Remarks by Ms. Eun Jung Yi, Program Manager, Regional Support Office of the Bali Process, who was selected by her peers to provide the commencement speech for the graduating Fellows of CSC 22-2.
Aloha everyone. What a gorgeous day to graduate. My name is Eun Jung Yi, and it is a great honour to be up here speaking to you on behalf of CSC-22. I am honored to share this day with you, a day that represents the culmination of an enormous amount of hard work, friendship, and – I dare to say – love.
Graduations are times of endings, but also of great beginnings. In my culture, we have something called “beauty in the ending”. And I believe that has to start with expressing our tremendous gratitude to everyone helping us get through the course.
Director Gumataotao and respected faculty of APCSS, I would like to thank you for creating this wonderful course where we aren’t only allowed to succeed but also to learn from our loss. Thank you very much for allowing us to question without judging and for having a growth mindset.
And I want to thank the staff members of the APCSS who worked tirelessly to run the course, behind our back. Mike, receiving your warm greeting each morning made our day special. Kay, without your care, some of us would have survived literally. Tammy and the rest of the library team, thank you for guiding us to the wealth of knowledge. Mat, thank you for keeping our memories tangible. Sound staff, and interns, your hard work kept us engaged and heard.
Although he is not present, Tom, joyful Tom, and Fred made sure we felt welcomed and at home.
Last, but not least, Nelson, where are you? You literally rode us to the arena of international cooperation every day. We felt you were one of us.
And finally to you, my dearest fellows of CSC-22! Congratulations! We have done it! Today is the day. We’ve reached a milestone in our journey of 37 days of searching for peace, security, and prosperity.
Initially when I was preparing for the speech, I was in agony. What kind of message could I give on behalf of these highly intelligent and successful folks? So I decided to speak about what you felt and learned during the course. I interviewed some of you and listened to your life stories. Then, I had a look at my journal and realized there was a common understanding among us.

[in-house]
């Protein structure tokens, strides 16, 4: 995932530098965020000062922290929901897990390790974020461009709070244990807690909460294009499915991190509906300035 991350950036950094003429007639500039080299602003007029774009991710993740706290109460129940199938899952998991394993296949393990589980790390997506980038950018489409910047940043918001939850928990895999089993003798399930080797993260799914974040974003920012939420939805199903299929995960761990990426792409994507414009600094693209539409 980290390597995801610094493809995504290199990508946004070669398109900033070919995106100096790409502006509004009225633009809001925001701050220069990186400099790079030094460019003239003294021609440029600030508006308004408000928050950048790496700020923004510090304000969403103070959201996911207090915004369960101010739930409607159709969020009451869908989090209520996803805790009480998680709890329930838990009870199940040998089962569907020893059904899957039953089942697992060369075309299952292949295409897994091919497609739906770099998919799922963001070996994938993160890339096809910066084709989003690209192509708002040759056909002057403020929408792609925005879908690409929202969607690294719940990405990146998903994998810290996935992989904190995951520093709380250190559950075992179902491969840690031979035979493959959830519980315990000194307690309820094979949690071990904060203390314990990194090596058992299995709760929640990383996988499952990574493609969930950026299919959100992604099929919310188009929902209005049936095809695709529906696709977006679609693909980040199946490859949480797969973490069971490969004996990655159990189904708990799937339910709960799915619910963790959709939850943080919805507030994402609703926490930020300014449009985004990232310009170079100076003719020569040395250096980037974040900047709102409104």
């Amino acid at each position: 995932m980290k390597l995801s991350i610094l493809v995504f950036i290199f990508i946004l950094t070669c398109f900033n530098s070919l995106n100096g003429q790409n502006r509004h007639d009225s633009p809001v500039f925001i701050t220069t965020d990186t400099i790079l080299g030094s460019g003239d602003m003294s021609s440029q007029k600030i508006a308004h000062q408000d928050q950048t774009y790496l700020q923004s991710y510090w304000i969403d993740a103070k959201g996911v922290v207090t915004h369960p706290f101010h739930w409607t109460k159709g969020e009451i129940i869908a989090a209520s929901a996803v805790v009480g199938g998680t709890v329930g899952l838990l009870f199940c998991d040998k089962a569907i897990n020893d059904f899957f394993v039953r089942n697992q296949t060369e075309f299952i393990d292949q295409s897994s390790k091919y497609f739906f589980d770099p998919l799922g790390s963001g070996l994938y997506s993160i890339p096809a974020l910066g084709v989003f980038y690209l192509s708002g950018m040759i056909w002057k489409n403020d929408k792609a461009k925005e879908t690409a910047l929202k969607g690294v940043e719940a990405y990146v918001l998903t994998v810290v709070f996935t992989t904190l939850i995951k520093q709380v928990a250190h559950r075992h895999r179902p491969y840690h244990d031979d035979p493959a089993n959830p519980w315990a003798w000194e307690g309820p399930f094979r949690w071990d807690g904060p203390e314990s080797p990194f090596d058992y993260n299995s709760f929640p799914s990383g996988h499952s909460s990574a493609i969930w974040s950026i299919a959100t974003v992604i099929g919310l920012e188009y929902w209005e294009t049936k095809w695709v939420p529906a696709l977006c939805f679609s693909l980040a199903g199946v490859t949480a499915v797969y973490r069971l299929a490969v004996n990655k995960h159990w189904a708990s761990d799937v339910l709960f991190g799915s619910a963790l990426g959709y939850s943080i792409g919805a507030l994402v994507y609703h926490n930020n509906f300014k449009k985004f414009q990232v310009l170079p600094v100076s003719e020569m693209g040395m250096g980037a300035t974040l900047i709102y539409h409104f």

I created an APCSS Journal on Google Docs and recorded three things: what I learned that day, what was eye-opening, and how I will apply that in my job. I brought a print of it with me today. I don’t read out loud my diary, but it is now the second time to confess after I just declare my love to you.
On the very first day of the course, I wrote;
Action learning! Learning without reflection is a waste. APCSS’s approach of giving options to offer our views is refreshing… …
I ended the journal that day with;
Be super confident. The military fellows speak with shining confidence and look super talented and experienced. I will learn a lot from them. Love my seminar. My seminar leaders and fellows seem the best. How lucky I am!
How lucky we are to have met one another. There is a Korean expression that says even just brushing against someone in the sleeves forms a connection. What we had was not mere networking. It was bonding. We went grocery shopping together, shared numerous meals and had fun together. The sense of belongingness and closeness manifested in Stakpoll and Seminar. Take a moment to look to your left and right. Don’t you find those sitting next to you so incredible? They can be someone’s heroes easily. I know a fellow here who has four master’s degrees and craves learning more. Some of you survived near-death situations while serving for your countries. Some fought in wars. Others fought injustice in their organization and society. We had the privilege of getting to know each other in the most unassuming way. No title or position mattered to our friendships. We connected to one another by being true to ourselves. Be proud of yourselves for making a lasting relationship with these gifted people.
I feel lucky to know the mounting challenges surrounding me but I am not alone. I knew there were many problems as I work in the transnational crime sector. But not this many! The faculty taught us there is no shortage of trouble. On top of that, the issues are complex. We have cognitive impediments. However, we were given tools to solve them. Frankly, a causal loop is not my strong element, but I do not worry. We have one another to help reflect and rethink the problem together. That will bring diverse points of view and transform our mindset. We are so lucky to have one another to seek advice from and collaborate with.
Soon we are going to graduate and the entire process will end. Like you, I don’t wish it would end. But it has to. If there is one sentiment I want you to take away from my speech; it is thankfulness. I feel lucky for what I have received from all of you in the lanai. I am really grateful for what I learned, experienced, and felt. But it should not end with feeling grateful. JFK said;
“As we express our gratitude, we must never forget that the highest appreciation is not to utter words, but to live by them.”
Let’s give back what we have received and help each other. I owe you for each memory we share. And I will do my best to pay you back. Let me be a part of who celebrates not only big but small achievements in your life.
I know some, no, all of you are optimistic and positive. Still, some days you may feel down. When you have a bad day like that, don’t suffer alone. Reach out. I guarantee you there are many people here who would cheer for you with sincerity. We will make you feel valued and special because we know how great you are. We will be your rainbow after rain, like in Hawaii.
Mahalo for your kokua.